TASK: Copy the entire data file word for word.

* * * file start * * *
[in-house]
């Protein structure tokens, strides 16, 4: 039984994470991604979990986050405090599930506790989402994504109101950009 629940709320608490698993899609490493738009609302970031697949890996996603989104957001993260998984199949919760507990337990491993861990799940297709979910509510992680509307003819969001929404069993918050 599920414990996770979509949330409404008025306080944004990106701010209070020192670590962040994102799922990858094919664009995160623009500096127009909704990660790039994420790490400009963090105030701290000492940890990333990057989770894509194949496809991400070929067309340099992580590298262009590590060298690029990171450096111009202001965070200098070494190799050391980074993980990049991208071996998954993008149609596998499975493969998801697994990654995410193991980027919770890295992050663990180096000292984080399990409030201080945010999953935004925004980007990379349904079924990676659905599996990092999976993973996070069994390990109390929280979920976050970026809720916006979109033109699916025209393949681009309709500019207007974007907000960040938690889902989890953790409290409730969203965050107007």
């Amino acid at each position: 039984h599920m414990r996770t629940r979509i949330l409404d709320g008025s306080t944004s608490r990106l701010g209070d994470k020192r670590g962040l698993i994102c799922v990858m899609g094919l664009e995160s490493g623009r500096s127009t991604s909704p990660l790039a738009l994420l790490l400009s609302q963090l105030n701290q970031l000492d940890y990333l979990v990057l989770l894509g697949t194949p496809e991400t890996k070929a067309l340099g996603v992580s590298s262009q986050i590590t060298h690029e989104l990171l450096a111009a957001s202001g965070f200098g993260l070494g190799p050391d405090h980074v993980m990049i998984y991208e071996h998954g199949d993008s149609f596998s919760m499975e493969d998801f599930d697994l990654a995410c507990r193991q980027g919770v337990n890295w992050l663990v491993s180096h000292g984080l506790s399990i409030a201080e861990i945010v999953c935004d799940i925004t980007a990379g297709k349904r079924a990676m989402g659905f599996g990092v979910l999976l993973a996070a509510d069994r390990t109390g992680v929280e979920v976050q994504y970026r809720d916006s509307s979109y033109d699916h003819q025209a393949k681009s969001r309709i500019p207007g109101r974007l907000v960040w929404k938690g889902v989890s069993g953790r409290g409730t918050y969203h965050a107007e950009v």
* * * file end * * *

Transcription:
[in-house]
């Protein structure tokens, strides 16, 4: 039984994470991604979990986050405090599930506790989402994504109101950009 629940709320608490698993899609490493738009609302970031697949890996996603989104957001993260998984199949919760507990337990491993861990799940297709979910509510992680509307003819969001929404069993918050 599920414990996770979509949330409404008025306080944004990106701010209070020192670590962040994102799922990858094919664009995160623009500096127009909704990660790039994420790490400009963090105030701290000492940890990333990057989770894509194949496809991400070929067309340099992580590298262009590590060298690029990171450096111009202001965070200098070494190799050391980074993980990049991208071996998954993008149609596998499975493969998801697994990654995410193991980027919770890295992050663990180096000292984080399990409030201080945010999953935004925004980007990379349904079924990676659905599996990092999976993973996070069994390990109390929280979920976050970026809720916006979109033109699916025209393949681009309709500019207007974007907000960040938690889902989890953790409290409730969203965050107007």
């Amino acid at each position: 039984h599920m414990r996770t629940r979509i949330l409404d709320g008025s306080t944004s608490r990106l701010g209070d994470k020192r670590g962040l698993i994102c799922v990858m899609g094919l664009e995160s490493g623009r500096s127009t991604s909704p990660l790039a738009l994420l790490l400009s609302q963090l105030n701290q970031l000492d940890y990333l979990v990057l989770l894509g697949t194949p496809e991400t890996k070929a067309l340099g996603v992580s590298s262009q986050i590590t060298h690029e989104l990171l450096a111009a957001s202001g965070f200098g993260l070494g190799p050391d405090h980074v993980m990049i998984y991208e071996h998954g199949d993008s149609f596998s919760m499975e493969d998801f599930d697994l990654a995410c507990r193991q980027g919770v337990n890295w992050l663990v491993s180096h000292g984080l506790s399990i409030a201080e861990i945010v999953c935004d799940i925004t980007a990379g297709k349904r079924a990676m989402g659905f599996g990092v979910l999976l993973a996070a509510d069994r390990t109390g992680v929280e979920v976050q994504y970026r809720d916006s509307s979109y033109d699916h003819q025209a393949k681009s969001r309709i500019p207007g109101r974007l907000v960040w929404k938690g889902v989890s069993g953790r409290g409730t918050y969203h965050a107007e950009v």